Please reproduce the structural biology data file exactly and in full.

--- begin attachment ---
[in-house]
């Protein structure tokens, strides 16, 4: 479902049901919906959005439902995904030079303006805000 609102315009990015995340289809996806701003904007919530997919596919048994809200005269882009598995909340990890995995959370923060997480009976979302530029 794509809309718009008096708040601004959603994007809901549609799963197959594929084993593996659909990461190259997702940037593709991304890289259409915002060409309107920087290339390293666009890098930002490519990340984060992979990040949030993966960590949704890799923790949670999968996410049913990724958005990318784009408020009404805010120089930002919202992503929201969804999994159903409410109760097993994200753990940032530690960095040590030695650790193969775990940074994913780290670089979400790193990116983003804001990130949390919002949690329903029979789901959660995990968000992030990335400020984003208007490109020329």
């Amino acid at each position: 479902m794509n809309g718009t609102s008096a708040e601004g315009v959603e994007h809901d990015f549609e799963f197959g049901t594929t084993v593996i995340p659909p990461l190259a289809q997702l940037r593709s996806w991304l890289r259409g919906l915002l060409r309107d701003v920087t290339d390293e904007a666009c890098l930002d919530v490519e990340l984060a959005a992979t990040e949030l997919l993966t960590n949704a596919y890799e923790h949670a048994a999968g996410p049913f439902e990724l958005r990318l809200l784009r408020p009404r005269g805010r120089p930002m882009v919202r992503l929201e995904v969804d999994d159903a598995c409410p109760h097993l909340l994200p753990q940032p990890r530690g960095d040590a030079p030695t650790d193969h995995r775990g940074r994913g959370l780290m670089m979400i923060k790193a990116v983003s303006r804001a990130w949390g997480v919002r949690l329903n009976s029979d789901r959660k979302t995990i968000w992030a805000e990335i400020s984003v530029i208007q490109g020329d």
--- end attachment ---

[in-house]
């Protein structure tokens, strides 16, 4: 479902049901919906959005439902995904030079303006805000 609102315009990015995340289809996806701003904007919530997919596919048994809200005269882009598995909340990890995995959370923060997480009976979302530029 794509809309718009008096708040601004959603994007809901549609799963197959594929084993593996659909990461190259997702940037593709991304890289259409915002060409309107920087290339390293666009890098930002490519990340984060992979990040949030993966960590949704890799923790949670999968996410049913990724958005990318784009408020009404805010120089930002919202992503929201969804999994159903409410109760097993994200753990940032530690960095040590030695650790193969775990940074994913780290670089979400790193990116983003804001990130949390919002949690329903029979789901959660995990968000992030990335400020984003208007490109020329």
């Amino acid at each position: 479902m794509n809309g718009t609102s008096a708040e601004g315009v959603e994007h809901d990015f549609e799963f197959g049901t594929t084993v593996i995340p659909p990461l190259a289809q997702l940037r593709s996806w991304l890289r259409g919906l915002l060409r309107d701003v920087t290339d390293e904007a666009c890098l930002d919530v490519e990340l984060a959005a992979t990040e949030l997919l993966t960590n949704a596919y890799e923790h949670a048994a999968g996410p049913f439902e990724l958005r990318l809200l784009r408020p009404r005269g805010r120089p930002m882009v919202r992503l929201e995904v969804d999994d159903a598995c409410p109760h097993l909340l994200p753990q940032p990890r530690g960095d040590a030079p030695t650790d193969h995995r775990g940074r994913g959370l780290m670089m979400i923060k790193a990116v983003s303006r804001a990130w949390g997480v919002r949690l329903n009976s029979d789901r959660k979302t995990i968000w992030a805000e990335i400020s984003v530029i208007q490109g020329d």